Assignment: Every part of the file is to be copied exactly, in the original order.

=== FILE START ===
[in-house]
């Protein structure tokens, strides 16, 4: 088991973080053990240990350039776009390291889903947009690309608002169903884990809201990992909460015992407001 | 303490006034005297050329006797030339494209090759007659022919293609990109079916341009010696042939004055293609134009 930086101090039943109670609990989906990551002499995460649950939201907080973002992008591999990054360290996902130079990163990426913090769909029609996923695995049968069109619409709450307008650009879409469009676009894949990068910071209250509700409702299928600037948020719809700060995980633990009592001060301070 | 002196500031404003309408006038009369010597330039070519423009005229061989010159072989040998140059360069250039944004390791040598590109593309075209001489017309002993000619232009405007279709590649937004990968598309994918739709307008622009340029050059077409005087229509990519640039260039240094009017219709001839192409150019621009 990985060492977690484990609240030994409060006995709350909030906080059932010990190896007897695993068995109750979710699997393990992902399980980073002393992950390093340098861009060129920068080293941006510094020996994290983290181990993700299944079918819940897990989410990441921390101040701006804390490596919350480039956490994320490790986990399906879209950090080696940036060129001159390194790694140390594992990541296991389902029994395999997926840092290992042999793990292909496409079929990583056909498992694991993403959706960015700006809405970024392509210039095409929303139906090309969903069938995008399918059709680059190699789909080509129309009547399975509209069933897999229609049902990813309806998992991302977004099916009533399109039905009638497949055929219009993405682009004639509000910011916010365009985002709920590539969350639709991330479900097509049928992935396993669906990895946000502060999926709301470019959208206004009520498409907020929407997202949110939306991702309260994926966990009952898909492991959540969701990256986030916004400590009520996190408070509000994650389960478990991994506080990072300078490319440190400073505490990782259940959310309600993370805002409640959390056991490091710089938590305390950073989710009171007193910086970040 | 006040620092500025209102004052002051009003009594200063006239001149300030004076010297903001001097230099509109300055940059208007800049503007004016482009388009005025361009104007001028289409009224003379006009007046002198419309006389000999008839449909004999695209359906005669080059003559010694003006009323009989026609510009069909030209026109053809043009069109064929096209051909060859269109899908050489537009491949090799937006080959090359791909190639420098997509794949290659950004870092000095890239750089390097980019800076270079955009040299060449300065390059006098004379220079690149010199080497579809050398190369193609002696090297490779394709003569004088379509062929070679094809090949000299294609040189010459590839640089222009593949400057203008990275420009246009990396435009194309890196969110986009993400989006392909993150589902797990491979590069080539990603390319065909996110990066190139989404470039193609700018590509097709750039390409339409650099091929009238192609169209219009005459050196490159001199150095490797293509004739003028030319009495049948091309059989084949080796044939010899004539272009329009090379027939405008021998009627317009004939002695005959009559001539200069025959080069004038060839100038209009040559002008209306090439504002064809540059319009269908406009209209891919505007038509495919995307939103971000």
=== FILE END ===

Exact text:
[in-house]
């Protein structure tokens, strides 16, 4: 088991973080053990240990350039776009390291889903947009690309608002169903884990809201990992909460015992407001 | 303490006034005297050329006797030339494209090759007659022919293609990109079916341009010696042939004055293609134009 930086101090039943109670609990989906990551002499995460649950939201907080973002992008591999990054360290996902130079990163990426913090769909029609996923695995049968069109619409709450307008650009879409469009676009894949990068910071209250509700409702299928600037948020719809700060995980633990009592001060301070 | 002196500031404003309408006038009369010597330039070519423009005229061989010159072989040998140059360069250039944004390791040598590109593309075209001489017309002993000619232009405007279709590649937004990968598309994918739709307008622009340029050059077409005087229509990519640039260039240094009017219709001839192409150019621009 990985060492977690484990609240030994409060006995709350909030906080059932010990190896007897695993068995109750979710699997393990992902399980980073002393992950390093340098861009060129920068080293941006510094020996994290983290181990993700299944079918819940897990989410990441921390101040701006804390490596919350480039956490994320490790986990399906879209950090080696940036060129001159390194790694140390594992990541296991389902029994395999997926840092290992042999793990292909496409079929990583056909498992694991993403959706960015700006809405970024392509210039095409929303139906090309969903069938995008399918059709680059190699789909080509129309009547399975509209069933897999229609049902990813309806998992991302977004099916009533399109039905009638497949055929219009993405682009004639509000910011916010365009985002709920590539969350639709991330479900097509049928992935396993669906990895946000502060999926709301470019959208206004009520498409907020929407997202949110939306991702309260994926966990009952898909492991959540969701990256986030916004400590009520996190408070509000994650389960478990991994506080990072300078490319440190400073505490990782259940959310309600993370805002409640959390056991490091710089938590305390950073989710009171007193910086970040 | 006040620092500025209102004052002051009003009594200063006239001149300030004076010297903001001097230099509109300055940059208007800049503007004016482009388009005025361009104007001028289409009224003379006009007046002198419309006389000999008839449909004999695209359906005669080059003559010694003006009323009989026609510009069909030209026109053809043009069109064929096209051909060859269109899908050489537009491949090799937006080959090359791909190639420098997509794949290659950004870092000095890239750089390097980019800076270079955009040299060449300065390059006098004379220079690149010199080497579809050398190369193609002696090297490779394709003569004088379509062929070679094809090949000299294609040189010459590839640089222009593949400057203008990275420009246009990396435009194309890196969110986009993400989006392909993150589902797990491979590069080539990603390319065909996110990066190139989404470039193609700018590509097709750039390409339409650099091929009238192609169209219009005459050196490159001199150095490797293509004739003028030319009495049948091309059989084949080796044939010899004539272009329009090379027939405008021998009627317009004939002695005959009559001539200069025959080069004038060839100038209009040559002008209306090439504002064809540059319009269908406009209209891919505007038509495919995307939103971000």